Results 1 to 17 of 17

Thread: Police shooting

  1. #1
    Regular Member
    Join Date
    Aug 2008
    Location
    Michigan
    Posts
    47

    Police shooting

    I read an article in one of my gun magazines about a police officer, who was shot while on duty. He managed to get
    off several shots that missed, but remembering what his trainer said, used his sights and shot the shooter in the knee
    at about 40 yards. My question is, are police allowed to shoot someone who is running away and is no longer a
    threat to them?

  2. #2
    Regular Member Guido's Avatar
    Join Date
    Jul 2008
    Location
    Wilder, Idaho, USA
    Posts
    46
    I do believe that it is dependent upon the laws of the state that they reside in.

    For the most part however, yes the police can shoot a felony suspect who is fleeing without getting into trouble for it.

    This is just my understanding from reviewing use of force articles and statements from police dept. that have had this come up. Personally I don't feel it is right or that it should be legal, I feel that if there is no imminent threat then deadly force should not be used or even threatened, unfortunately my opinion doesn't hold much sway with the authorities.

  3. #3
    Regular Member
    Join Date
    Nov 2010
    Location
    West Texas
    Posts
    596
    If someone was shooting at me, I dont care if their doing it while running away or not.
    Hint, Hint.

  4. #4
    Banned
    Join Date
    Jan 2010
    Location
    Fairborn, Ohio, USA
    Posts
    13,063
    A person who has just shot a police officer and is running away is an immediate threat to the community. It would probably be much easier to list the jurisdictions (if any) in which the officer could not shoot the fleeing felon.

    In the story related, it sounds like he missed he target completely, yet again, getting lucky and hitting a knee. Surely, he was not so foolish as to aim for the knee or anything near it!

  5. #5
    Regular Member DevinWKuska's Avatar
    Join Date
    Feb 2011
    Location
    Spanaway
    Posts
    300
    Quote Originally Posted by MR Redenck View Post
    If someone was shooting at me, I dont care if their doing it while running away or not.
    Hint, Hint.
    +2 My wife and I agree! If you just shot me(in my home or elsewhere) if your still in range your getting hit! Not to mention I am pretty sure I can say he shot me then turned around as I drew to fire. IT was life or death must have blacked out after I began to fire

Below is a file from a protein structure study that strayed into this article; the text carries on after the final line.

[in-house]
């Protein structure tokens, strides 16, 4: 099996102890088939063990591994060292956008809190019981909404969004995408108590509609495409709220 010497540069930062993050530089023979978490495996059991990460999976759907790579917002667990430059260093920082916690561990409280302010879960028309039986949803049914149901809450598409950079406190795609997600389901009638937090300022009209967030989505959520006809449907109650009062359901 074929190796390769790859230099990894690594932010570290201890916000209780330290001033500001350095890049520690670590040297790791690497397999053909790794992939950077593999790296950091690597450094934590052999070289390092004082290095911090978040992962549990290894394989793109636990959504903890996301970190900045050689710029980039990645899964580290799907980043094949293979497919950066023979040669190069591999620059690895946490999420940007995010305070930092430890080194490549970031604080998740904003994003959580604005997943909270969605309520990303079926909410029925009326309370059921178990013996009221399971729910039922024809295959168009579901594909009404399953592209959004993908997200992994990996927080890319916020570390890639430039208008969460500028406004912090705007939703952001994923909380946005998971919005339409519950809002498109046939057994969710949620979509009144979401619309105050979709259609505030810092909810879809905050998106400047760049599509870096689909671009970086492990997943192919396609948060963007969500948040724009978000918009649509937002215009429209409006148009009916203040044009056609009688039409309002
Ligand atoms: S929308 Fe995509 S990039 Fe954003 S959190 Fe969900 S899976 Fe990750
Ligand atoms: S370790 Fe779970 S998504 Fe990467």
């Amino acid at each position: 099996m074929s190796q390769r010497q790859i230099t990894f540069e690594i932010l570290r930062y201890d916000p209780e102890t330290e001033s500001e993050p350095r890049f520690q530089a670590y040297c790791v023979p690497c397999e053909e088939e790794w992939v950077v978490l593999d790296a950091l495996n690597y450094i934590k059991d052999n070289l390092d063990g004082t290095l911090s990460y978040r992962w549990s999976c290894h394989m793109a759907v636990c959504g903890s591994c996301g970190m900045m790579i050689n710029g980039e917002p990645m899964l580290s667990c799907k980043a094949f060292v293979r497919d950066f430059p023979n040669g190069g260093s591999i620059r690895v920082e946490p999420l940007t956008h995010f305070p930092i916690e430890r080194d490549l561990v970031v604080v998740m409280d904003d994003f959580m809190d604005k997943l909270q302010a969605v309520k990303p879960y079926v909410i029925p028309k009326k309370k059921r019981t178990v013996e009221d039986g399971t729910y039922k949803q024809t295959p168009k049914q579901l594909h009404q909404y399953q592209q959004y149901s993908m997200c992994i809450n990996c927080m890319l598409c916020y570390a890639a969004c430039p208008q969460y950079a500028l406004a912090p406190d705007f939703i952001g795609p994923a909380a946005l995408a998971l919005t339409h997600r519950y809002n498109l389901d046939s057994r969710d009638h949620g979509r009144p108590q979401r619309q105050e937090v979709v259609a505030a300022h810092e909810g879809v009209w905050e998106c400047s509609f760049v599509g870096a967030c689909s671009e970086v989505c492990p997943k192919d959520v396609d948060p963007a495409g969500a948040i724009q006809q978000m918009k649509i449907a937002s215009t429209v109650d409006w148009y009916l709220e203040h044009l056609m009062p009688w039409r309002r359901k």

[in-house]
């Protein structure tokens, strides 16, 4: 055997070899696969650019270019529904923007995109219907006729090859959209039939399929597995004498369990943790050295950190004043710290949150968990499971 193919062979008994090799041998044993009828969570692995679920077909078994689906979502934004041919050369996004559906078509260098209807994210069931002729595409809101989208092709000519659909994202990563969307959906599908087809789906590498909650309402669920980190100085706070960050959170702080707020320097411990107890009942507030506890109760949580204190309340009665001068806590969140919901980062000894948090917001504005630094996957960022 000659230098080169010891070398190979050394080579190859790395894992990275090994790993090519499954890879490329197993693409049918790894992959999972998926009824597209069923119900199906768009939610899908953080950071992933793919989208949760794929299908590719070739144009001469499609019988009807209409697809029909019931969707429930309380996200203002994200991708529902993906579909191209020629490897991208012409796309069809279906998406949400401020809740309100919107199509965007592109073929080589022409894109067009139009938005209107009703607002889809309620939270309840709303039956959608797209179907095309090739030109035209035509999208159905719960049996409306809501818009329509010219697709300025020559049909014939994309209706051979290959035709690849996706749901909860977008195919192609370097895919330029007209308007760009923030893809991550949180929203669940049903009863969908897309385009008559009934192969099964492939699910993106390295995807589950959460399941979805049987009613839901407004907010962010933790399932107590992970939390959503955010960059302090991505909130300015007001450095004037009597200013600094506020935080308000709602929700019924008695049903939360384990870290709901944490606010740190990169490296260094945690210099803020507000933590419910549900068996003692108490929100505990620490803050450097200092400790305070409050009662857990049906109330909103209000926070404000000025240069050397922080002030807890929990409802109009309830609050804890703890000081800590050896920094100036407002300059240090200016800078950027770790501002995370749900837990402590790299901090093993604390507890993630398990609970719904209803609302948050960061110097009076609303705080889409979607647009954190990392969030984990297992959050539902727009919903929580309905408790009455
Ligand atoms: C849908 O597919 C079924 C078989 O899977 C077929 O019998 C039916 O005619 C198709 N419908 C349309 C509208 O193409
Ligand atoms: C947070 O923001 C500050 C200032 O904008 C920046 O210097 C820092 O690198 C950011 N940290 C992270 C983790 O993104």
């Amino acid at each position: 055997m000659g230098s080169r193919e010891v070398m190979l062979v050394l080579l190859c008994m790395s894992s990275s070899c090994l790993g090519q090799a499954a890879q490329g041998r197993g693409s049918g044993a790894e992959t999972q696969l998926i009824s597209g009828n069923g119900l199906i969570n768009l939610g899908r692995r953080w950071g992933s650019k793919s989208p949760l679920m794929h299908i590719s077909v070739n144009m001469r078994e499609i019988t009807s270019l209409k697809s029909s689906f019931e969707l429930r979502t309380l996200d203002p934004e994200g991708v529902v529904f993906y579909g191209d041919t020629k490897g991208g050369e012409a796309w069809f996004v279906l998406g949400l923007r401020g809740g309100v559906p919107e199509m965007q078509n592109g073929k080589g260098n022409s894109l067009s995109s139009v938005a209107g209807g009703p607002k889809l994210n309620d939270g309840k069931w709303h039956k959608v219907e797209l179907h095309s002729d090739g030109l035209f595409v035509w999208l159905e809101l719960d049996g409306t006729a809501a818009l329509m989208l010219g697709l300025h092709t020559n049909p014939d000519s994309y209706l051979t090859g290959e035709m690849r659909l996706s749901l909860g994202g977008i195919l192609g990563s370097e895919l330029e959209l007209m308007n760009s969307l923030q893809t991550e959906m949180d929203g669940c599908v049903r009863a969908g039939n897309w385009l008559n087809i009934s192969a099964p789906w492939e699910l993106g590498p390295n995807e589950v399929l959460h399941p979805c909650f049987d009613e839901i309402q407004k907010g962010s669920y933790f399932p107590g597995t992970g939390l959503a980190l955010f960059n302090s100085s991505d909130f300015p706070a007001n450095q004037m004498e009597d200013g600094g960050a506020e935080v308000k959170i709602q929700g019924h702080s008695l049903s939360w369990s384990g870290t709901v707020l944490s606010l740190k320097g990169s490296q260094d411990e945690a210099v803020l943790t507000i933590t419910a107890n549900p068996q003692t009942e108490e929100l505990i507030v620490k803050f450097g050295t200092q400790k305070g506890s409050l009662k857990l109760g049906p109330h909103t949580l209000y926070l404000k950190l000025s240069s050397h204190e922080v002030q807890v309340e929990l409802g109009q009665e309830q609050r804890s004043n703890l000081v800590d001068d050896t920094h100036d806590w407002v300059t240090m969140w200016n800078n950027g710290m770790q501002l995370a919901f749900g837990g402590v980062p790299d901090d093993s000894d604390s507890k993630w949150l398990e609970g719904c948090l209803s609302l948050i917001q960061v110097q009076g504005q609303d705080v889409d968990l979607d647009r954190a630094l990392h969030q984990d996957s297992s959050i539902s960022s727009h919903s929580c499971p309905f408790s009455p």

"So there I was between a rock and a hard place, when it hit me... What am I doing on this side of the rock?"

  6. #6
    Founder's Club Member
    Join Date
    Nov 2006
    Location
    Fairfax Co., VA
    Posts
    18,766
    Tennessee vs Garner:

    From the Syllabus (summary):

    Held: The Tennessee statute is unconstitutional insofar as it authorizes the use of deadly force against, as in this case, an apparently unarmed, nondangerous fleeing suspect; such force may not be used unless necessary to prevent the escape and the officer has probable cause to believe that the suspect poses a significant threat of death or serious physical injury to the officer or others.

    From the opinion:

    ...The use of deadly force to prevent the escape of all felony suspects, whatever the circumstances, is constitutionally unreasonable. It is not better that all felony suspects die than that they escape. Where the suspect poses no immediate threat to the officer and no threat to others, the harm resulting from failing to apprehend him does not justify the use of deadly force to do so. It is no doubt unfortunate when a suspect who is in sight escapes, but the fact that the police arrive a little late or are a little slower afoot does not always justify killing the suspect. A police officer may not seize an unarmed, nondangerous suspect by shooting him dead. The Tennessee statute is unconstitutional insofar as it authorizes the use of deadly force against such fleeing suspects...

    ...Where the officer has probable cause to believe that the suspect poses a threat of serious physical harm, either to the officer or to others, it is not constitutionally unreasonable to prevent escape by using deadly force. Thus, if the suspect threatens the officer with a weapon or there is probable cause to believe that he has committed a crime involving the infliction or threatened infliction of serious physical harm, deadly force may be used if necessary to prevent escape...


    The entire opinion is rather interesting reading:

    http://supreme.justia.com/us/471/1/case.html
    Last edited by Citizen; 03-25-2011 at 01:42 AM.

  7. #7
    Regular Member paramedic70002's Avatar
    Join Date
    Jun 2006
    Location
    Franklin, VA, Virginia, USA
    Posts
    1,448
    Definitely legal in VA. And BTW any Correctional Officer can legally shoot any escaping felon, as they are presumed to be a danger to the public, although this allowance is not automatically extended to other law enforcement officers.
    Last edited by paramedic70002; 03-25-2011 at 08:51 AM.